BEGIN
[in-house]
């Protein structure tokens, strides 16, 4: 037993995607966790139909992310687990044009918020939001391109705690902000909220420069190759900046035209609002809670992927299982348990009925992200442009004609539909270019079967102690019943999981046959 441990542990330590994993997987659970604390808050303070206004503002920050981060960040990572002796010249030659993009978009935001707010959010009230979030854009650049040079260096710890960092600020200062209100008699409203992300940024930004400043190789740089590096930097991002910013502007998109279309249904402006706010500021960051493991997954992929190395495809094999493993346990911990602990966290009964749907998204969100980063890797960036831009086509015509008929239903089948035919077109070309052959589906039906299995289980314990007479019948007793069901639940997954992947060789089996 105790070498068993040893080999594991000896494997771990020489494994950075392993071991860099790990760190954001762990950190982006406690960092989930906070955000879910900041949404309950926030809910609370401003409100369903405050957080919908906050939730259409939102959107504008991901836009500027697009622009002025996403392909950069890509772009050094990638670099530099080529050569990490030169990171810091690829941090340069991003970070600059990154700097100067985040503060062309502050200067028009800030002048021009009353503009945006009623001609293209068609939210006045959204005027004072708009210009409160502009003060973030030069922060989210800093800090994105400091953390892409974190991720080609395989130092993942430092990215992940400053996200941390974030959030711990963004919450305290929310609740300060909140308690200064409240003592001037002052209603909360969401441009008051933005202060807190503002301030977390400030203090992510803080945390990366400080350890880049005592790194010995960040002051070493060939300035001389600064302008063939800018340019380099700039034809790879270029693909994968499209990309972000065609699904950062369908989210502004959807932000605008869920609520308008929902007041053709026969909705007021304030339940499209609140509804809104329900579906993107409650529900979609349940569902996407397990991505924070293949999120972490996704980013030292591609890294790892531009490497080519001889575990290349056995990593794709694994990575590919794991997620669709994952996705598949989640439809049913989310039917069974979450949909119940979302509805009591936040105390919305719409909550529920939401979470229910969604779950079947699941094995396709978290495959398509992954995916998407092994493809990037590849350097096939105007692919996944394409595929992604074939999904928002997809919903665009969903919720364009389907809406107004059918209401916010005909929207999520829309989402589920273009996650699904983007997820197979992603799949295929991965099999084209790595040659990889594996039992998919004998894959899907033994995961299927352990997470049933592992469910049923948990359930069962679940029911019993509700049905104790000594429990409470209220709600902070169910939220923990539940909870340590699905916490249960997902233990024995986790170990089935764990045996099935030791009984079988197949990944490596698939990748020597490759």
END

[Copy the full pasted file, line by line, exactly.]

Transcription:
[in-house]
């Protein structure tokens, strides 16, 4: 037993995607966790139909992310687990044009918020939001391109705690902000909220420069190759900046035209609002809670992927299982348990009925992200442009004609539909270019079967102690019943999981046959 441990542990330590994993997987659970604390808050303070206004503002920050981060960040990572002796010249030659993009978009935001707010959010009230979030854009650049040079260096710890960092600020200062209100008699409203992300940024930004400043190789740089590096930097991002910013502007998109279309249904402006706010500021960051493991997954992929190395495809094999493993346990911990602990966290009964749907998204969100980063890797960036831009086509015509008929239903089948035919077109070309052959589906039906299995289980314990007479019948007793069901639940997954992947060789089996 105790070498068993040893080999594991000896494997771990020489494994950075392993071991860099790990760190954001762990950190982006406690960092989930906070955000879910900041949404309950926030809910609370401003409100369903405050957080919908906050939730259409939102959107504008991901836009500027697009622009002025996403392909950069890509772009050094990638670099530099080529050569990490030169990171810091690829941090340069991003970070600059990154700097100067985040503060062309502050200067028009800030002048021009009353503009945006009623001609293209068609939210006045959204005027004072708009210009409160502009003060973030030069922060989210800093800090994105400091953390892409974190991720080609395989130092993942430092990215992940400053996200941390974030959030711990963004919450305290929310609740300060909140308690200064409240003592001037002052209603909360969401441009008051933005202060807190503002301030977390400030203090992510803080945390990366400080350890880049005592790194010995960040002051070493060939300035001389600064302008063939800018340019380099700039034809790879270029693909994968499209990309972000065609699904950062369908989210502004959807932000605008869920609520308008929902007041053709026969909705007021304030339940499209609140509804809104329900579906993107409650529900979609349940569902996407397990991505924070293949999120972490996704980013030292591609890294790892531009490497080519001889575990290349056995990593794709694994990575590919794991997620669709994952996705598949989640439809049913989310039917069974979450949909119940979302509805009591936040105390919305719409909550529920939401979470229910969604779950079947699941094995396709978290495959398509992954995916998407092994493809990037590849350097096939105007692919996944394409595929992604074939999904928002997809919903665009969903919720364009389907809406107004059918209401916010005909929207999520829309989402589920273009996650699904983007997820197979992603799949295929991965099999084209790595040659990889594996039992998919004998894959899907033994995961299927352990997470049933592992469910049923948990359930069962679940029911019993509700049905104790000594429990409470209220709600902070169910939220923990539940909870340590699905916490249960997902233990024995986790170990089935764990045996099935030791009984079988197949990944490596698939990748020597490759």